We've heard plenty about the Zimmerman trial from Juror B37, the juror who defended Zimmerman to Anderson Cooper. Four other jurors wasted no time in distancing themselves from those statements, and now one of them is going public. Juror B29, who is calling herself Maddy, told Robin Roberts she believes Zimmerman got away with murder. I think it's worth noting that she's also the only non-white member of the jury.
Maddy says she feels she owes Trayvon Martin's family an apology. But she also feels she and the other jurors had no other choice. "You can't put the man in jail even though in our hearts we felt he was guilty. But we had to grab our hearts and put it aside and look at the evidence." She says she was the last holdout. "I fought to the end," she says. But she did not want the trial to end in a hung jury.
Maddy's conscience is haunting her, especially as a mother. "I felt like I let a lot of people down, and I'm thinking to myself, 'Did I go the right way? Did I go the wrong way?'" But here's what the verdict came down to for Maddy. She says, "If a person kills someone, then you get charged for it. But as the law was read to me, if you have no proof that he killed him intentionally, you can't say he's guilty." Maddy didn't think the evidence proved beyond a reasonable doubt that Zimmerman intended to kill Martin.
I think I've mentioned this in another post -- having served on a jury myself, I know what it's like to feel like someone definitely did something wrong and yet know that you can't convict based on the evidence and the laws that are written. I feel for Maddy. It weighs on you to walk out of that courtroom knowing that in some way, you've let someone get away with something. Worse, that person you failed to convict now feels vindicated, and they are free to commit a similar act again, maybe even something worse.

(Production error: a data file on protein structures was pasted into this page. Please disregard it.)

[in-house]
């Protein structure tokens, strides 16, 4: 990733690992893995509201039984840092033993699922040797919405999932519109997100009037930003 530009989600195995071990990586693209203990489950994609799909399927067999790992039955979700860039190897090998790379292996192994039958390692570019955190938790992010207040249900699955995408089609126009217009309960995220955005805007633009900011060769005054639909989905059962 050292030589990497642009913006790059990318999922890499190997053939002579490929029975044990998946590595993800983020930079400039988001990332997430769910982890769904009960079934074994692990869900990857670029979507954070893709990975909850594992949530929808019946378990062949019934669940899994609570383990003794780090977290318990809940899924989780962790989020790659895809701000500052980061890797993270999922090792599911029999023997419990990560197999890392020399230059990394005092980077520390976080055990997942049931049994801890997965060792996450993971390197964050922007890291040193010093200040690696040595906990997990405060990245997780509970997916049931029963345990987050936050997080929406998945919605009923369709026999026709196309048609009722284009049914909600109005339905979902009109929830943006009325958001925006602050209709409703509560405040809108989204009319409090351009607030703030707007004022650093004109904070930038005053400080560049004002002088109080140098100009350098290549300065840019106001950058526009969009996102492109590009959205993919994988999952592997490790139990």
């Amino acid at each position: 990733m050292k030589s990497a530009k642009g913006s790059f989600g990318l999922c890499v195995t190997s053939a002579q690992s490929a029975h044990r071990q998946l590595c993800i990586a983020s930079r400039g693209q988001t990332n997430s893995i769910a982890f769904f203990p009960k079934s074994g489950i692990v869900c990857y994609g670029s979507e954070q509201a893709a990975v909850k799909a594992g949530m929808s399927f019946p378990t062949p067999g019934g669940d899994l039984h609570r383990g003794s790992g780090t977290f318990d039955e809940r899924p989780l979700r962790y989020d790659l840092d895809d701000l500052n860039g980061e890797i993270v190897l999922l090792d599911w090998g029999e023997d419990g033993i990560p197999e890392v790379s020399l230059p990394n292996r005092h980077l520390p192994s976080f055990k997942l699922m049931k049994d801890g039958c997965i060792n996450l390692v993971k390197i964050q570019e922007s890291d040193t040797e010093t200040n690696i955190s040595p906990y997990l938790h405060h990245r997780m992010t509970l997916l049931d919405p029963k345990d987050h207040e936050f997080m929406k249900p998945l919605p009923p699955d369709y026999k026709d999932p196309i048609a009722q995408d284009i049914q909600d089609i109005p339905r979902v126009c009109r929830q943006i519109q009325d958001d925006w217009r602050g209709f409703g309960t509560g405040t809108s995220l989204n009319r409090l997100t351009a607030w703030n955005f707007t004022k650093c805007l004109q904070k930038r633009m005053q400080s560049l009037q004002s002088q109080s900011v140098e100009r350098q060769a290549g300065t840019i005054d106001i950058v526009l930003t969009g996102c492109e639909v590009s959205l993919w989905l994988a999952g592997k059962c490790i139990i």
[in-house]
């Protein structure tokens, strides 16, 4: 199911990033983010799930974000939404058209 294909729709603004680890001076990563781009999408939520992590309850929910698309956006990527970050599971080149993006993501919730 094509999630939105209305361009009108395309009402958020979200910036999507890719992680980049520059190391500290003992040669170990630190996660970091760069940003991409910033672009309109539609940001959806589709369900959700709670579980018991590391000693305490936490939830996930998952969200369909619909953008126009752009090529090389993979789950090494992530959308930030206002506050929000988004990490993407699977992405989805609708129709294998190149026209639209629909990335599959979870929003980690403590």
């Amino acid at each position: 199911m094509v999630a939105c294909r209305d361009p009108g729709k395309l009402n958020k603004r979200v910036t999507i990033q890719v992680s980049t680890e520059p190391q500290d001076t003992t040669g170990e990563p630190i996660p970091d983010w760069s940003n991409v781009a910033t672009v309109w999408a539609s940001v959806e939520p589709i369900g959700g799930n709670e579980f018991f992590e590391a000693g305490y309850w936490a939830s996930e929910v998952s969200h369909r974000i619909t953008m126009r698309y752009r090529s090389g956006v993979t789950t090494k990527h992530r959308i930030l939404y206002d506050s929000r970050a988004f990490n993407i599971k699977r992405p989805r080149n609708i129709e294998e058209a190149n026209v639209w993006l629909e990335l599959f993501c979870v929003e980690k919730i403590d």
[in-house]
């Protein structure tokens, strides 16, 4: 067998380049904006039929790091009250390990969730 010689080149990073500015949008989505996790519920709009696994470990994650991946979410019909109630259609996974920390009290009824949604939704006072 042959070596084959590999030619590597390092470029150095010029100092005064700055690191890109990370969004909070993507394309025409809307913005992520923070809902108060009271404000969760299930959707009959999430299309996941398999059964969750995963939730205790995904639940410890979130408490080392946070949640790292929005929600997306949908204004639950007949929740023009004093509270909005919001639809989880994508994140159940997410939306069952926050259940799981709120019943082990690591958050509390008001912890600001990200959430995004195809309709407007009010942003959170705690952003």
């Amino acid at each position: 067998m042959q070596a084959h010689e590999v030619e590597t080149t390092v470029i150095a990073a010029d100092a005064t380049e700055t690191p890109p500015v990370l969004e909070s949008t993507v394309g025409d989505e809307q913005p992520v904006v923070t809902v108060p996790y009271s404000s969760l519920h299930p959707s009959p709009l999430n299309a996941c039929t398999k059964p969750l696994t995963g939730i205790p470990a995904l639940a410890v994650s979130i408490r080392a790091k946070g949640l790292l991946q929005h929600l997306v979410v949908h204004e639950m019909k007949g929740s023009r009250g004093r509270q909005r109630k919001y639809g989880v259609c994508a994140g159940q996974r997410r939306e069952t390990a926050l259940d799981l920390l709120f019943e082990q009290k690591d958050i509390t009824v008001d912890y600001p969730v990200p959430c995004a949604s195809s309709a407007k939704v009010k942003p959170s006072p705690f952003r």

Maddy has one consolation. "George Zimmerman got away with murder, but you can't get away from God. And at the end of the day, he's going to have a lot of questions and answers he has to deal with." I guess there's that, if you believe in God and his judgment. Otherwise, there's also the judgment of the public. We're split on the Zimmerman case. He has his supporters. But I still wouldn't want to be him right now. He's not really free, no matter what the jury decided.
Have you ever served jury duty in criminal court?
Image via ABC News